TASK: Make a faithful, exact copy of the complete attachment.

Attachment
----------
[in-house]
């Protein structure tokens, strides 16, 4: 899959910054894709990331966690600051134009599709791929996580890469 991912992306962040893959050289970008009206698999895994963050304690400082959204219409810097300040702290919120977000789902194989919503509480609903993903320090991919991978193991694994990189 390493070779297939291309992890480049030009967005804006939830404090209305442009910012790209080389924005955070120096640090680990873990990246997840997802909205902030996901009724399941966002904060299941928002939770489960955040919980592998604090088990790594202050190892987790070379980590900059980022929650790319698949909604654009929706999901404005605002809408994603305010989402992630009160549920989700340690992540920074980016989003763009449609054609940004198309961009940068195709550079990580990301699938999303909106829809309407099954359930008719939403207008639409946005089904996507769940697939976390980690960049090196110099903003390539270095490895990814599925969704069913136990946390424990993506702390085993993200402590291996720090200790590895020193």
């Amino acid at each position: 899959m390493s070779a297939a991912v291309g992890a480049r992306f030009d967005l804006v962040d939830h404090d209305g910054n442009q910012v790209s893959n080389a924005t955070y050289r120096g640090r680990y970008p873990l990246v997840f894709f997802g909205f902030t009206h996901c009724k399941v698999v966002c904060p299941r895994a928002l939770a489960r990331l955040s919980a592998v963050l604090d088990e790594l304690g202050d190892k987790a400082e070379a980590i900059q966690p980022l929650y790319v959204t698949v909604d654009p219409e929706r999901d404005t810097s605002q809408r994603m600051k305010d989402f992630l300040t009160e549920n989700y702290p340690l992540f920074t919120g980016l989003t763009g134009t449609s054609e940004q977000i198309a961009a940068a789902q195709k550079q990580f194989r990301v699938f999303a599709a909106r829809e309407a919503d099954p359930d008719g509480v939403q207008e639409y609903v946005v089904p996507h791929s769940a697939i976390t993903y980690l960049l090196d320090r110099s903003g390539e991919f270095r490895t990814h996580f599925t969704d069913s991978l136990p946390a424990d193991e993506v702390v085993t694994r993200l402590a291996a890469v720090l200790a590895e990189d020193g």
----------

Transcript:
[in-house]
């Protein structure tokens, strides 16, 4: 899959910054894709990331966690600051134009599709791929996580890469 991912992306962040893959050289970008009206698999895994963050304690400082959204219409810097300040702290919120977000789902194989919503509480609903993903320090991919991978193991694994990189 390493070779297939291309992890480049030009967005804006939830404090209305442009910012790209080389924005955070120096640090680990873990990246997840997802909205902030996901009724399941966002904060299941928002939770489960955040919980592998604090088990790594202050190892987790070379980590900059980022929650790319698949909604654009929706999901404005605002809408994603305010989402992630009160549920989700340690992540920074980016989003763009449609054609940004198309961009940068195709550079990580990301699938999303909106829809309407099954359930008719939403207008639409946005089904996507769940697939976390980690960049090196110099903003390539270095490895990814599925969704069913136990946390424990993506702390085993993200402590291996720090200790590895020193």
């Amino acid at each position: 899959m390493s070779a297939a991912v291309g992890a480049r992306f030009d967005l804006v962040d939830h404090d209305g910054n442009q910012v790209s893959n080389a924005t955070y050289r120096g640090r680990y970008p873990l990246v997840f894709f997802g909205f902030t009206h996901c009724k399941v698999v966002c904060p299941r895994a928002l939770a489960r990331l955040s919980a592998v963050l604090d088990e790594l304690g202050d190892k987790a400082e070379a980590i900059q966690p980022l929650y790319v959204t698949v909604d654009p219409e929706r999901d404005t810097s605002q809408r994603m600051k305010d989402f992630l300040t009160e549920n989700y702290p340690l992540f920074t919120g980016l989003t763009g134009t449609s054609e940004q977000i198309a961009a940068a789902q195709k550079q990580f194989r990301v699938f999303a599709a909106r829809e309407a919503d099954p359930d008719g509480v939403q207008e639409y609903v946005v089904p996507h791929s769940a697939i976390t993903y980690l960049l090196d320090r110099s903003g390539e991919f270095r490895t990814h996580f599925t969704d069913s991978l136990p946390a424990d193991e993506v702390v085993t694994r993200l402590a291996a890469v720090l200790a590895e990189d020193g």